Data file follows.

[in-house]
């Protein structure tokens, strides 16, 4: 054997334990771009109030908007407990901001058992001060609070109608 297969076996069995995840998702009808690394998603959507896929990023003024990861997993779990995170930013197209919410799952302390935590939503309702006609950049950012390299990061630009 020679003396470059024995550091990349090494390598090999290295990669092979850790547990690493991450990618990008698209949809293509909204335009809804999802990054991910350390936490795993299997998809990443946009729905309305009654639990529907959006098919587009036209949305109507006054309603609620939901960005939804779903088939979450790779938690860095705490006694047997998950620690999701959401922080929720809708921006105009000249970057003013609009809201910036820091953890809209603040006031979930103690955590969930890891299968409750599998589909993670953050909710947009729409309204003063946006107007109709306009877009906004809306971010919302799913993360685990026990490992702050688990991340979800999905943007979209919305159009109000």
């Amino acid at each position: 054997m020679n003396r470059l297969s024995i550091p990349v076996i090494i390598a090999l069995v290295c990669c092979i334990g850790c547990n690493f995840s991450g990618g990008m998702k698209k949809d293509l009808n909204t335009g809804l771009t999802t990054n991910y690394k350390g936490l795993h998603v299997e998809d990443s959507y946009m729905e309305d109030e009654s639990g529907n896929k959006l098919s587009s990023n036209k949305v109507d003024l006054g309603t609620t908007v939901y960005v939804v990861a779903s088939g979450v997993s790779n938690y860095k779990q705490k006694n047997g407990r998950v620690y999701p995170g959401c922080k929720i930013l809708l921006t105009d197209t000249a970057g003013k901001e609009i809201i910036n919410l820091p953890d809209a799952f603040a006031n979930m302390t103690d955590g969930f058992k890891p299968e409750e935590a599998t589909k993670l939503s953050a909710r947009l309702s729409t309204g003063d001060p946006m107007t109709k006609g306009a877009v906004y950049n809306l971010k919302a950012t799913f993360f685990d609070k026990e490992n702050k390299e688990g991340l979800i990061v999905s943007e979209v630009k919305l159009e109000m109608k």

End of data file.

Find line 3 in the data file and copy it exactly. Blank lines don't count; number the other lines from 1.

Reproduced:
């Amino acid at each position: 054997m020679n003396r470059l297969s024995i550091p990349v076996i090494i390598a090999l069995v290295c990669c092979i334990g850790c547990n690493f995840s991450g990618g990008m998702k698209k949809d293509l009808n909204t335009g809804l771009t999802t990054n991910y690394k350390g936490l795993h998603v299997e998809d990443s959507y946009m729905e309305d109030e009654s639990g529907n896929k959006l098919s587009s990023n036209k949305v109507d003024l006054g309603t609620t908007v939901y960005v939804v990861a779903s088939g979450v997993s790779n938690y860095k779990q705490k006694n047997g407990r998950v620690y999701p995170g959401c922080k929720i930013l809708l921006t105009d197209t000249a970057g003013k901001e609009i809201i910036n919410l820091p953890d809209a799952f603040a006031n979930m302390t103690d955590g969930f058992k890891p299968e409750e935590a599998t589909k993670l939503s953050a909710r947009l309702s729409t309204g003063d001060p946006m107007t109709k006609g306009a877009v906004y950049n809306l971010k919302a950012t799913f993360f685990d609070k026990e490992n702050k390299e688990g991340l979800i990061v999905s943007e979209v630009k919305l159009e109000m109608k």